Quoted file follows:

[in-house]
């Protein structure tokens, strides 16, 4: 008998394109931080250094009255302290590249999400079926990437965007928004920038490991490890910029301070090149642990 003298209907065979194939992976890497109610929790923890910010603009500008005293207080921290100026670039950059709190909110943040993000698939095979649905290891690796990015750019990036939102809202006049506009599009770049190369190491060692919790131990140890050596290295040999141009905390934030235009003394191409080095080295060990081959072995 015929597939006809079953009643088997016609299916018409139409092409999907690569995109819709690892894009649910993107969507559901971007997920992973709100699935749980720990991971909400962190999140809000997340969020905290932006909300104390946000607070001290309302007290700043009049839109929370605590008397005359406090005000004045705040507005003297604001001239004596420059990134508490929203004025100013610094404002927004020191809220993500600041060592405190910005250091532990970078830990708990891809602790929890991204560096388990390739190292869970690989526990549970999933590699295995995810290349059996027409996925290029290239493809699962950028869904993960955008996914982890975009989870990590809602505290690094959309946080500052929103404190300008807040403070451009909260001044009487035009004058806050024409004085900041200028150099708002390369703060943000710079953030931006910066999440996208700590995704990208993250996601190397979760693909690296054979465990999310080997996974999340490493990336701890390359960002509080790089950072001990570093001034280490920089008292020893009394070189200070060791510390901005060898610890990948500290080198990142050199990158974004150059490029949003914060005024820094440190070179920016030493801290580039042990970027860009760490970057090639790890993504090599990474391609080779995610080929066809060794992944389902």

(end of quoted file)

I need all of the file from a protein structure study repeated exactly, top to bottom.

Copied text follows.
[in-house]
């Protein structure tokens, strides 16, 4: 008998394109931080250094009255302290590249999400079926990437965007928004920038490991490890910029301070090149642990 003298209907065979194939992976890497109610929790923890910010603009500008005293207080921290100026670039950059709190909110943040993000698939095979649905290891690796990015750019990036939102809202006049506009599009770049190369190491060692919790131990140890050596290295040999141009905390934030235009003394191409080095080295060990081959072995 015929597939006809079953009643088997016609299916018409139409092409999907690569995109819709690892894009649910993107969507559901971007997920992973709100699935749980720990991971909400962190999140809000997340969020905290932006909300104390946000607070001290309302007290700043009049839109929370605590008397005359406090005000004045705040507005003297604001001239004596420059990134508490929203004025100013610094404002927004020191809220993500600041060592405190910005250091532990970078830990708990891809602790929890991204560096388990390739190292869970690989526990549970999933590699295995995810290349059996027409996925290029290239493809699962950028869904993960955008996914982890975009989870990590809602505290690094959309946080500052929103404190300008807040403070451009909260001044009487035009004058806050024409004085900041200028150099708002390369703060943000710079953030931006910066999440996208700590995704990208993250996601190397979760693909690296054979465990999310080997996974999340490493990336701890390359960002509080790089950072001990570093001034280490920089008292020893009394070189200070060791510390901005060898610890990948500290080198990142050199990158974004150059490029949003914060005024820094440190070179920016030493801290580039042990970027860009760490970057090639790890993504090599990474391609080779995610080929066809060794992944389902």